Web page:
Six years into the mortgage meltdown, and over 20 million foreclosures later, the crisis continues. Unabated by government investigations, settlements, and a host of new state laws and federal rules, the major banks continue to foreclose on uninformed and hapless homeowners in violation of state and federal laws. Banks who were bailed out by taxpayers (the very taxpayers bank are illegally foreclosing on), promised to work with struggling homeowners to try to achieve a workout or modification of the loan.
This was the quid pro quo, between the banks and the public, but the banks have not kept their end of the bargain. Instead, after receiving bailout money, the banks continue to foreclose at a record pace, while pretending to negotiate in good faith with homeowners.
During the years of 2009 to 2011, the banks violated many federal and state laws, and also in the manner in which they went about the foreclosure process. In a settlement with the United States Treasury, Office of the Comptroller of the Currency, the bank entered into a consent degree in which they agreed to a variety of procedures to insure compliance with various state laws relating to the foreclosure process. However, after another year of violating various laws and committing the notorious practice of “robo signing” (signing foreclosure documents without reviewing for accuracy) and forging loan documents, the banks entered into another settlement with the 50 state attorney generals, agreeing to many procedures designed to prevent illegal foreclosures and to maximize the opportunity of a homeowner obtaining a loan modification. Banks also agreed to stop the “dual tracking” practice, where banks pretending to review a homeowner for a loan modification, proceed to foreclose upon the home in many instances without the homeowner’s knowledge.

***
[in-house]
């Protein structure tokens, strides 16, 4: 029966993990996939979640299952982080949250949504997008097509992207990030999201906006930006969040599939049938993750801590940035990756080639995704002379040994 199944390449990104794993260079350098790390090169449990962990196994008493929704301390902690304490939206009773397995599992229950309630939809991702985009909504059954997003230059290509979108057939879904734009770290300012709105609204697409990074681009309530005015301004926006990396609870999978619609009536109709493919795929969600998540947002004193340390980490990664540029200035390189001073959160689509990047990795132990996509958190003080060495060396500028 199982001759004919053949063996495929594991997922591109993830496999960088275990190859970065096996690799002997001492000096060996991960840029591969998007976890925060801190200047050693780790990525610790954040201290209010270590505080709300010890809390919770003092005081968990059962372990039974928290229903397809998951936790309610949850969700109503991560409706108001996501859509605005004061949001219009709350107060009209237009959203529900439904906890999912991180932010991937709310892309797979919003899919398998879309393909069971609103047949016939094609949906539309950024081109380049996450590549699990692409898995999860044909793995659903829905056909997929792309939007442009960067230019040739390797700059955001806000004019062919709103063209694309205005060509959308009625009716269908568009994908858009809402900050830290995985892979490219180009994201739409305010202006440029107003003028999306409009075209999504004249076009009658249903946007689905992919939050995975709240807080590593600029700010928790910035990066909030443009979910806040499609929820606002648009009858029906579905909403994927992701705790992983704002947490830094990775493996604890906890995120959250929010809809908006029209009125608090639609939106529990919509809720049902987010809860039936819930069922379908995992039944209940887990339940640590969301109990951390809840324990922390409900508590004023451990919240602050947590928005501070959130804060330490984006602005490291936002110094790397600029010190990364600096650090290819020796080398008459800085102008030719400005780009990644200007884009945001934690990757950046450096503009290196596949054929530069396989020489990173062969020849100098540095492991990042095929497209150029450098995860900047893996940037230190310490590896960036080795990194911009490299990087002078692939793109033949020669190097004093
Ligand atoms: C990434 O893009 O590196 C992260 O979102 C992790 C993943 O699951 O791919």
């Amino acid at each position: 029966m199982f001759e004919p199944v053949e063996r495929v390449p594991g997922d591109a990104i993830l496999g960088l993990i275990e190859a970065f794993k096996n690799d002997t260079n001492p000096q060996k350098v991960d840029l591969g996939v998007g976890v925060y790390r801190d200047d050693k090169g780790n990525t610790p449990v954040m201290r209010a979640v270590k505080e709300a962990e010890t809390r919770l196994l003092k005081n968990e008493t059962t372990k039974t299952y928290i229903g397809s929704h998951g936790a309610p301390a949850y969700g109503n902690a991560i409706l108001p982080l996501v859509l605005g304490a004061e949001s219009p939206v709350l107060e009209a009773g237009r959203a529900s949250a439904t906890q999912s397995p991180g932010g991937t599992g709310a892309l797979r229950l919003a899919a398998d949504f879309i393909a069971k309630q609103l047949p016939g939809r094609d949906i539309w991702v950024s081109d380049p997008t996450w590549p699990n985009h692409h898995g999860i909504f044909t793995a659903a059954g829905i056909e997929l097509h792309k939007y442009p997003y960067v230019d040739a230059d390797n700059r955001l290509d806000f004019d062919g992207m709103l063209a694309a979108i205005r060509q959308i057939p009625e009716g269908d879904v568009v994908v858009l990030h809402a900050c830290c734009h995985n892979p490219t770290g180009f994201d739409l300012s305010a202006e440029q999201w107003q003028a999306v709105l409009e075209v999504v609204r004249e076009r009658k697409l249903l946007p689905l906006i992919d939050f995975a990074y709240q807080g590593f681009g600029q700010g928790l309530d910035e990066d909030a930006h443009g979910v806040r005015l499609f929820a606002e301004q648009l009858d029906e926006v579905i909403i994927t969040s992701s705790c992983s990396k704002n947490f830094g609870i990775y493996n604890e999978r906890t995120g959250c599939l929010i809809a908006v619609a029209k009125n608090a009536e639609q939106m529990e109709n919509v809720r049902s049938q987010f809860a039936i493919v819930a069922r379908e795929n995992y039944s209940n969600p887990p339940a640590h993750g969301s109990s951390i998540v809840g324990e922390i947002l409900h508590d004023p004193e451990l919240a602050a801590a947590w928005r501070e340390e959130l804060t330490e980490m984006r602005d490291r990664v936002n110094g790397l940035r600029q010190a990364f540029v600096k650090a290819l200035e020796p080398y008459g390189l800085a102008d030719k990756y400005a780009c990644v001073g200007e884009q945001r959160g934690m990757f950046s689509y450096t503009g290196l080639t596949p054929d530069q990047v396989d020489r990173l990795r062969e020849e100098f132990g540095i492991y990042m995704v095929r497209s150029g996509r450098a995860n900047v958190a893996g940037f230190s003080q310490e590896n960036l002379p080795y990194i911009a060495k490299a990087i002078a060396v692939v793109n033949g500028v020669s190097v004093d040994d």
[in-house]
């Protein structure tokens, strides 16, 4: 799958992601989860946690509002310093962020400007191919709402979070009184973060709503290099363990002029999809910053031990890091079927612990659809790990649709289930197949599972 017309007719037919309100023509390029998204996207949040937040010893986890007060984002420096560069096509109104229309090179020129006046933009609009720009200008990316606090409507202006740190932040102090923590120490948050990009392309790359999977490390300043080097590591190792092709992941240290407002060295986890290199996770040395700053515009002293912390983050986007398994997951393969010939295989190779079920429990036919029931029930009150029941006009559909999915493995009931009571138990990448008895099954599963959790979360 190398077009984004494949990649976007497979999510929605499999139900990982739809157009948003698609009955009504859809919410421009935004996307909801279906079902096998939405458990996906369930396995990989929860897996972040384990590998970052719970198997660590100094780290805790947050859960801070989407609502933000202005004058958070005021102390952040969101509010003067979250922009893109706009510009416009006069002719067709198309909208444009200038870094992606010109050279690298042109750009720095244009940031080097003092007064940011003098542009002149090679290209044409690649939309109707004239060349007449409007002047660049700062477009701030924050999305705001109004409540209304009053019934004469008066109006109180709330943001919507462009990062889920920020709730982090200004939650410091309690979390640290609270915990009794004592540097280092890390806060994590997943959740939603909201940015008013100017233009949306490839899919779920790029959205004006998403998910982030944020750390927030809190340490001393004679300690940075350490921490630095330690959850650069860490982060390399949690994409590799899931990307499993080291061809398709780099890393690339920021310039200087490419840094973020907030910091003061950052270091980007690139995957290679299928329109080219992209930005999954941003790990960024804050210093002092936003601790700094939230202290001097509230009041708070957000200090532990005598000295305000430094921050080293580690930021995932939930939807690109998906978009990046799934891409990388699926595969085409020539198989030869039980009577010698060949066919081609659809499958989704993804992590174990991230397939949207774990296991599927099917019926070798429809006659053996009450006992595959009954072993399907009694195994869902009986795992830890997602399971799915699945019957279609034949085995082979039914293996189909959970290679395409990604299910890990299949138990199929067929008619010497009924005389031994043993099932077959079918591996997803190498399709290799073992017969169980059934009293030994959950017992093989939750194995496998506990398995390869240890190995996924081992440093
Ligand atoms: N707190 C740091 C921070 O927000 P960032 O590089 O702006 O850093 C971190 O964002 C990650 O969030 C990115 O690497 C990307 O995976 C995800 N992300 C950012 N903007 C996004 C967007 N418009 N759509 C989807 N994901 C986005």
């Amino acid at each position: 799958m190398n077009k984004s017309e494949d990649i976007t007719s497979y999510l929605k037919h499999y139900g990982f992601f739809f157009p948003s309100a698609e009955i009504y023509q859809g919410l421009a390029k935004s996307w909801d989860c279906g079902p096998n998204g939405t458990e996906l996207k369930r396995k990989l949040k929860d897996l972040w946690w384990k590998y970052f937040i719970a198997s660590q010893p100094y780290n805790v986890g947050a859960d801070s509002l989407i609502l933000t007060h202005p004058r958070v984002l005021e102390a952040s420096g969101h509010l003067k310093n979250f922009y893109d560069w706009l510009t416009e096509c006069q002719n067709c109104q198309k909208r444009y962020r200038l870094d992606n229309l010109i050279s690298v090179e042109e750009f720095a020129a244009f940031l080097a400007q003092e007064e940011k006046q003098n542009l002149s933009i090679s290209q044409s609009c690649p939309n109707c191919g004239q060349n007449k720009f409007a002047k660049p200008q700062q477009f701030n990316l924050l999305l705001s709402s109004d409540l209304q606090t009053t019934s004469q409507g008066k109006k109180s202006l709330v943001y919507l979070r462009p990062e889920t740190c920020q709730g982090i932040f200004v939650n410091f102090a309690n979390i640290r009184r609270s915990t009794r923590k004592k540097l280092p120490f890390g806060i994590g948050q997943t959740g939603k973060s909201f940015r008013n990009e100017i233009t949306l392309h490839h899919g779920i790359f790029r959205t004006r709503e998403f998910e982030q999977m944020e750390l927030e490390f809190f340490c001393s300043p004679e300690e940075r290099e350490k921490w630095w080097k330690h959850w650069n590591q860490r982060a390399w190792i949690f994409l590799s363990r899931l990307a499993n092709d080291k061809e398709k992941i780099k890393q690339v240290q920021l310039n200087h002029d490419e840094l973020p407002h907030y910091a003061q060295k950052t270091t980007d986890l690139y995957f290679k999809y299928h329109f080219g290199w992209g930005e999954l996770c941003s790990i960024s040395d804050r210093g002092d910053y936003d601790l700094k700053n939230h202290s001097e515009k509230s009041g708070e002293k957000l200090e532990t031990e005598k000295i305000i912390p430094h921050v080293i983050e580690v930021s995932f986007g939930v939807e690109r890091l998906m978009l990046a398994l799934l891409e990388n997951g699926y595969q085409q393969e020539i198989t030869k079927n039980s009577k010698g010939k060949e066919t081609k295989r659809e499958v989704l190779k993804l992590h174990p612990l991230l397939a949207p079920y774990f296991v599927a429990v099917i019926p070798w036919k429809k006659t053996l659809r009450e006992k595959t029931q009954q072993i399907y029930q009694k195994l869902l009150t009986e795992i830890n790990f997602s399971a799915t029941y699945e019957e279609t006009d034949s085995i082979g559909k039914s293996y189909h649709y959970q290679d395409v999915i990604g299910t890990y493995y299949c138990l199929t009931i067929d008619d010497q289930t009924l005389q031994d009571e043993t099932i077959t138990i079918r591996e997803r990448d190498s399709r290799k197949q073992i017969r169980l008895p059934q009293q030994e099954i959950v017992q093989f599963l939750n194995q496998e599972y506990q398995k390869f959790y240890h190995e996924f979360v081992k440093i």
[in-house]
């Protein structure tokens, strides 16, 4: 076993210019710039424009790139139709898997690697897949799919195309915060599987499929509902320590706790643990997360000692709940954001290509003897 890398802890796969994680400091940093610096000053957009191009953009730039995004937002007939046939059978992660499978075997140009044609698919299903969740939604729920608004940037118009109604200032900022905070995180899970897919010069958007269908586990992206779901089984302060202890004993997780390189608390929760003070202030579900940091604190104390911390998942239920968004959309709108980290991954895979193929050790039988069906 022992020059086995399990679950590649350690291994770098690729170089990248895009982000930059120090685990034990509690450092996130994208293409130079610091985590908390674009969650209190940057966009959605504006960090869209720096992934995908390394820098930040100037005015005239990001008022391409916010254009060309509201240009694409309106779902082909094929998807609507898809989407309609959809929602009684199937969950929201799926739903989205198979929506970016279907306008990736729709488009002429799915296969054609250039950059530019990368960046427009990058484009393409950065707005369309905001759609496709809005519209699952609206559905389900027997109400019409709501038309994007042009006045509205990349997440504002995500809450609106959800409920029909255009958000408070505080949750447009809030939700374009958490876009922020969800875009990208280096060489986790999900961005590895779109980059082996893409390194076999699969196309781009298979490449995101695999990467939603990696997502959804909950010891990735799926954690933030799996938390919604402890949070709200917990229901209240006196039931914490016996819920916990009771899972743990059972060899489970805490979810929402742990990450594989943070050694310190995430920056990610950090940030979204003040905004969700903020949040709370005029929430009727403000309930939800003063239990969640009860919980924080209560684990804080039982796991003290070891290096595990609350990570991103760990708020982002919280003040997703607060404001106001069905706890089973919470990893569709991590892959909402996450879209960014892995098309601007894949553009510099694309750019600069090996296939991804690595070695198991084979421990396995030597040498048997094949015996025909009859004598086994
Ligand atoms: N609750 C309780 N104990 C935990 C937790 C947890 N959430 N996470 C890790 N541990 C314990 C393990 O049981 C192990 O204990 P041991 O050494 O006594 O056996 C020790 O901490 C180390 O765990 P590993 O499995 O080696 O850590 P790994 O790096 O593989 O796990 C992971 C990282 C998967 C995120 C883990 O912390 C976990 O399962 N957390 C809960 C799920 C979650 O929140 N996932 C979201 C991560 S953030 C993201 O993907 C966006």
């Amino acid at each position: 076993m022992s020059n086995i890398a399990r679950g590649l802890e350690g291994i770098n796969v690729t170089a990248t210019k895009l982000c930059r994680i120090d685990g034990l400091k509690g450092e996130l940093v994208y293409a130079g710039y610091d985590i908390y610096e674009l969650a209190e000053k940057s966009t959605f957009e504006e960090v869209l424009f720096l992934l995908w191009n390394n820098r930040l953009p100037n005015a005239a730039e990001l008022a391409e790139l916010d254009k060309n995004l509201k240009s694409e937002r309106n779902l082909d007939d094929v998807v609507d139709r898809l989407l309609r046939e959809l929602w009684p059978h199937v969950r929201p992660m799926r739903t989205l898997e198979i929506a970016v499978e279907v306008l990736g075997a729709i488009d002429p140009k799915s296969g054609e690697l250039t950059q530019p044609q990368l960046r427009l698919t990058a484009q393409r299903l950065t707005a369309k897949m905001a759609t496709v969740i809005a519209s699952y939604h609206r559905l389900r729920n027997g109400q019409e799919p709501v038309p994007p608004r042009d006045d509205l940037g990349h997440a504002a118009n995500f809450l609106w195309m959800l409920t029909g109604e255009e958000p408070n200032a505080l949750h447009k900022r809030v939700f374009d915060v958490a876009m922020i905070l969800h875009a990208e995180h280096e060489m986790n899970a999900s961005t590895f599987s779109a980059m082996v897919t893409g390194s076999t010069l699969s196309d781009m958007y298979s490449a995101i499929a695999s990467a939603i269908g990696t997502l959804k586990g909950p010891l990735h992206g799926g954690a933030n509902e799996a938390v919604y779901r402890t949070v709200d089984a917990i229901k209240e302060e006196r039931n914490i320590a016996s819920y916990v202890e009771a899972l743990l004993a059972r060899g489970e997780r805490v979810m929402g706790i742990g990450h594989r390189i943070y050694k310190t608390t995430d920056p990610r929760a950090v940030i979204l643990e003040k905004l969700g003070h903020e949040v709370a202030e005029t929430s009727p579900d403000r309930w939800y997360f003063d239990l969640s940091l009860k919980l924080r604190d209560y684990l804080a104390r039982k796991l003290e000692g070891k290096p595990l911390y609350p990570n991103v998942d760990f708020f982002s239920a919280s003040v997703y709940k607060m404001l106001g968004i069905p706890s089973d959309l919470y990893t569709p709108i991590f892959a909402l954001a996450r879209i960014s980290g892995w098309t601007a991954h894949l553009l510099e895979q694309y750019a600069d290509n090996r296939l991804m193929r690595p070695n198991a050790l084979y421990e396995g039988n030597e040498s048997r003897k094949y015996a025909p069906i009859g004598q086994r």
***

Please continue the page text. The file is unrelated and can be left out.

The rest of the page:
Banks also continued to violate the “specific point of contact” settlement provision, thus increasing the frustration of the homeowner who is unable to speak to a bank representative to discuss the status of her loan modification application.
Today, in the great state of California, where I have been practicing litigation for over 20 years, banks continue to violate their promises from HARP to the last mortgage settlement. After reviewing hundreds of loans and the banks foreclosure procedures, I am willing to say, at least as far as the major banks, not more than one percent of loans foreclosed upon are in compliance with either laws governing loan origination, loan servicing, or foreclosure procedures after. After reviewing many hundreds of foreclosures, I personally have not seen a single one where the major banks didn’t substantially violate the law.
The fact that individuals have not been criminally prosecuted is not only a national disgrace, but undermines the basic fundamental principle of our democracy that no one is above the law and all are to be treated equally under it. How much longer our democracy can exist with this injustice eroding, it is anyone’s guess.
Stephen R. Golden